Descriptive statistics were used to describe the distribution of the data. Separate analyses were performed for ratings given by the expert panel and those given by the nonsurgeon panel. Cohen κ values were calculated to evaluate the degree of agreement among the experts and nonexperts independently. Data were then stratified on the basis of primary vs revision rhinoplasty and degree of difficulty of the rhinoplasty, as graded by the expert panel. Cases scored 1 to 3 were classified as one group, and cases scored 4 or higher were classified as another. The t test was used to evaluate for differences in these subgroup analyses. All statistical analysis was conducted using SAS software, version 9.1 (SAS Institute Inc, Cary, North Carolina), and P < .05 was considered significant.
Thirty-eight patients met the inclusion criteria during the enrollment period and underwent surgery between February and December 2008. Twenty-two patients underwent primary rhinoplasty (58%) while 16 underwent revision. Patient ages ranged from 16 to 57 years, and 5 patients were male (13%). The median time to follow-up visit was 8.3 months, with a range of 5.1 to 12.5 months. To date, 3 of the 38 patients required a second surgical intervention by a senior surgeon (A.S.F.) and in all 3 cases, photographs were taken 6 months after the most recent surgery.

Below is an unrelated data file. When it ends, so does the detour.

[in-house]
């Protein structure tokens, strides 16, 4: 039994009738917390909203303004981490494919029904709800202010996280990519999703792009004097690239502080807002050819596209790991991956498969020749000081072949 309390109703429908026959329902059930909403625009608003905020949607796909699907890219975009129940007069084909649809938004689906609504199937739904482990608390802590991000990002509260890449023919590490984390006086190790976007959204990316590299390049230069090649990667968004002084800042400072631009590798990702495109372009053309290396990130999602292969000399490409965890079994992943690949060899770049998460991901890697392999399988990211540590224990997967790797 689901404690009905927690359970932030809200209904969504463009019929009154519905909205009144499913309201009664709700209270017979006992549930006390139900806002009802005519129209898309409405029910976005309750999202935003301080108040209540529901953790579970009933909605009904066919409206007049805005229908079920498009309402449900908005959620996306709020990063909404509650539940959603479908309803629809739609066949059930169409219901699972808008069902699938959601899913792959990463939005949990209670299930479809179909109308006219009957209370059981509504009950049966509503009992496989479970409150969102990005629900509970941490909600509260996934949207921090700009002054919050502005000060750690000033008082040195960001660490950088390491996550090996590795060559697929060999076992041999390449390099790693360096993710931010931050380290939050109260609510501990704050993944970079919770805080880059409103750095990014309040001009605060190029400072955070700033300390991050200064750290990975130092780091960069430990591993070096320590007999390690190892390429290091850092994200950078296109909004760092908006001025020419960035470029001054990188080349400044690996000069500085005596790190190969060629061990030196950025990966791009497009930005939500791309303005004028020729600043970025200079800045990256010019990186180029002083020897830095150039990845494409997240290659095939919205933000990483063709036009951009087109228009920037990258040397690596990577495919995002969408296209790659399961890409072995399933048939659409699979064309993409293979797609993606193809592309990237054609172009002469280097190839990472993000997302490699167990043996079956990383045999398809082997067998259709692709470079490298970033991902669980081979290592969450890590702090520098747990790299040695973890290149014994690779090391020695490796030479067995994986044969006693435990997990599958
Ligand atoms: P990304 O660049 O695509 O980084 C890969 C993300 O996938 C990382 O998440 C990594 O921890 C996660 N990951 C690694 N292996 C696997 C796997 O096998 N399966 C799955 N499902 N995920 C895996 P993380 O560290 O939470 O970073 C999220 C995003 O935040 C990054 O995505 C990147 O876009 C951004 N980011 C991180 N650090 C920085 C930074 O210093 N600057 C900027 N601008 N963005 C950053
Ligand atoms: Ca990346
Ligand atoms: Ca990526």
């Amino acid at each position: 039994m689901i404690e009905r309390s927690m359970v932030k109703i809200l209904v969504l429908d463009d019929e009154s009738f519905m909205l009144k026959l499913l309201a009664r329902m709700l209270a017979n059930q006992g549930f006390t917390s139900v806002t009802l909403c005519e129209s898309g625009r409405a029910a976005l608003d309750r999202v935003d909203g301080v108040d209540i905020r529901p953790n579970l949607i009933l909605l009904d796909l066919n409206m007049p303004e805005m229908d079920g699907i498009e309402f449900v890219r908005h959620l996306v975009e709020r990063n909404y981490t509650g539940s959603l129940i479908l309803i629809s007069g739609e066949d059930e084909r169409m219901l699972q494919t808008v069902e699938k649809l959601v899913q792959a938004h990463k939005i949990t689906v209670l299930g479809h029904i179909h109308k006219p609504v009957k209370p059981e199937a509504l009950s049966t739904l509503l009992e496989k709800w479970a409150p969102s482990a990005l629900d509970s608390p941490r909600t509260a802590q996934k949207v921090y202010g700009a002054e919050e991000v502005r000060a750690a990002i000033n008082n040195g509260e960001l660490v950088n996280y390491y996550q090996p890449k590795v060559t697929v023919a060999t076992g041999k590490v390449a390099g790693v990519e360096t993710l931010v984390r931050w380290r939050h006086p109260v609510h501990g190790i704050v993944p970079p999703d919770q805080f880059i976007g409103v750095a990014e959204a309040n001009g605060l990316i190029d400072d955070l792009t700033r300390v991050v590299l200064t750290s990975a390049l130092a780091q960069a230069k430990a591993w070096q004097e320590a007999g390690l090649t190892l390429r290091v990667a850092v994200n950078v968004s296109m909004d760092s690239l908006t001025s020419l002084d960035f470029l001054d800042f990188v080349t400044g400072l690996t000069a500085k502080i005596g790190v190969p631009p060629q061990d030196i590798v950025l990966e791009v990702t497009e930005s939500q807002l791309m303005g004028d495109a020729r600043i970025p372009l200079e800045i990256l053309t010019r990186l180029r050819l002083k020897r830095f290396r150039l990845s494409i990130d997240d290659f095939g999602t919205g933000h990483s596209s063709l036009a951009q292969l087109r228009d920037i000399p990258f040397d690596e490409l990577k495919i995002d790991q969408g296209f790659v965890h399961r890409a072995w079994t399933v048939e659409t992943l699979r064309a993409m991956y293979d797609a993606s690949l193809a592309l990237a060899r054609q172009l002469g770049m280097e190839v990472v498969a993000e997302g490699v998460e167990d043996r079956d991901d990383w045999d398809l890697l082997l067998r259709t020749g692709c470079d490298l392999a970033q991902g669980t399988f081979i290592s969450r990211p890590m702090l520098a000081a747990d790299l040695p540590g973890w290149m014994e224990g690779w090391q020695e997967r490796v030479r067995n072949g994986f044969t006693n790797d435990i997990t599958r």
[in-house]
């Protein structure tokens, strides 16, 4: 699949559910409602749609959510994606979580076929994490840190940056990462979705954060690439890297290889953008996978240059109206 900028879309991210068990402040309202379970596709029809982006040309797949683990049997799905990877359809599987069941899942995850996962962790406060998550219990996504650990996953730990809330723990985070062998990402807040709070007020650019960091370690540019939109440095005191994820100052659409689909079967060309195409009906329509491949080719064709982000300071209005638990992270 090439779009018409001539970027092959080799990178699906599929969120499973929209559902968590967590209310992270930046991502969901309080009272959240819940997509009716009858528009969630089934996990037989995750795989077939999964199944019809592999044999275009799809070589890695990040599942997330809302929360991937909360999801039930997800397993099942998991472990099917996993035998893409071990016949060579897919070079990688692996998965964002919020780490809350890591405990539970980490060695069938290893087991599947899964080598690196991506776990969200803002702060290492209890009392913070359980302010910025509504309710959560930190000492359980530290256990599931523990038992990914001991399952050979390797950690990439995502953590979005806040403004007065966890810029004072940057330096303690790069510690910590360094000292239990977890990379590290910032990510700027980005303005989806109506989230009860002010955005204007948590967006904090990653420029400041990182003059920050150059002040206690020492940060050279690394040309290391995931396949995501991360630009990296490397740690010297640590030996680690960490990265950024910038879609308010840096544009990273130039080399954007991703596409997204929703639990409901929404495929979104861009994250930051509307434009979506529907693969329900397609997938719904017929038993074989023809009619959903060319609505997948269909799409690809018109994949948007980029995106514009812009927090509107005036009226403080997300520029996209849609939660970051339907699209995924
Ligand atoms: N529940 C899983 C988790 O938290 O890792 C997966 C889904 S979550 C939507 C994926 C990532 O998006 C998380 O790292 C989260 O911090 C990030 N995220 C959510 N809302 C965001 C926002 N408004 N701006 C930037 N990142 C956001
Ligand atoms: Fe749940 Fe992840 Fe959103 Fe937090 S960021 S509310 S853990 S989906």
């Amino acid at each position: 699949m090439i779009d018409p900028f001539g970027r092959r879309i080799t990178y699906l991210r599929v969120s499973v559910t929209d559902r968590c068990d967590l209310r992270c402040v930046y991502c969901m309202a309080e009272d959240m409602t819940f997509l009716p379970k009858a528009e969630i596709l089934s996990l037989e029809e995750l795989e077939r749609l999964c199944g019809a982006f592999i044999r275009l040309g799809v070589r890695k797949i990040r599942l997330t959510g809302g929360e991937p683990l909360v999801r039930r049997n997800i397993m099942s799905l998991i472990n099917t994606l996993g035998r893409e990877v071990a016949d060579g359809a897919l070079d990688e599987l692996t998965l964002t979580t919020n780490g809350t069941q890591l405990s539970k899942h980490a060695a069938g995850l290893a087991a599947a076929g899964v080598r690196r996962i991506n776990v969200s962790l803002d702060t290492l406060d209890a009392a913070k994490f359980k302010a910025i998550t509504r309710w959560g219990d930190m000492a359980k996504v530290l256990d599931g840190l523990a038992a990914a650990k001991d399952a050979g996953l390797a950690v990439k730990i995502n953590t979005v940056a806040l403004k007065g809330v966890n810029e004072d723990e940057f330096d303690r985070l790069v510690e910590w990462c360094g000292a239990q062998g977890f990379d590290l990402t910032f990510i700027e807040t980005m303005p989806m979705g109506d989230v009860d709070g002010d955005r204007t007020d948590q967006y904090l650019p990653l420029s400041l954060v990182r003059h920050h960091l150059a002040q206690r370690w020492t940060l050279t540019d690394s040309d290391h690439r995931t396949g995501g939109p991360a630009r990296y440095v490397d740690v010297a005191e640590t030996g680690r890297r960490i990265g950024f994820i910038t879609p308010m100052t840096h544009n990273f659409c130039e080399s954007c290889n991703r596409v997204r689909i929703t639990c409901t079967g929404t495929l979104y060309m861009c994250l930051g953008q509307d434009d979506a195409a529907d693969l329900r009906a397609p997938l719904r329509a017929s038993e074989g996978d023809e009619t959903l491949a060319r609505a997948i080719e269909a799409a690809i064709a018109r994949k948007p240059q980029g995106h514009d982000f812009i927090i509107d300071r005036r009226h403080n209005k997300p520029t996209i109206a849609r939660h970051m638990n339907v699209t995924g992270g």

The overall accuracy of the preoperative imaging for the entire group was given a mean (SD) score of 3.10 (0.91) by the expert panel, equating to moderately accurate (Figure 3). The lowest-rated parameter was supratip height (2.82 [1.06]), while the highest scores were given to the width of the nasal bones (3.72 [0.96]). The PCI views and actual results were found to be equally attractive on the whole (2.98 [0.99]). Cohen κ values ranged from −0.26 to 0.55.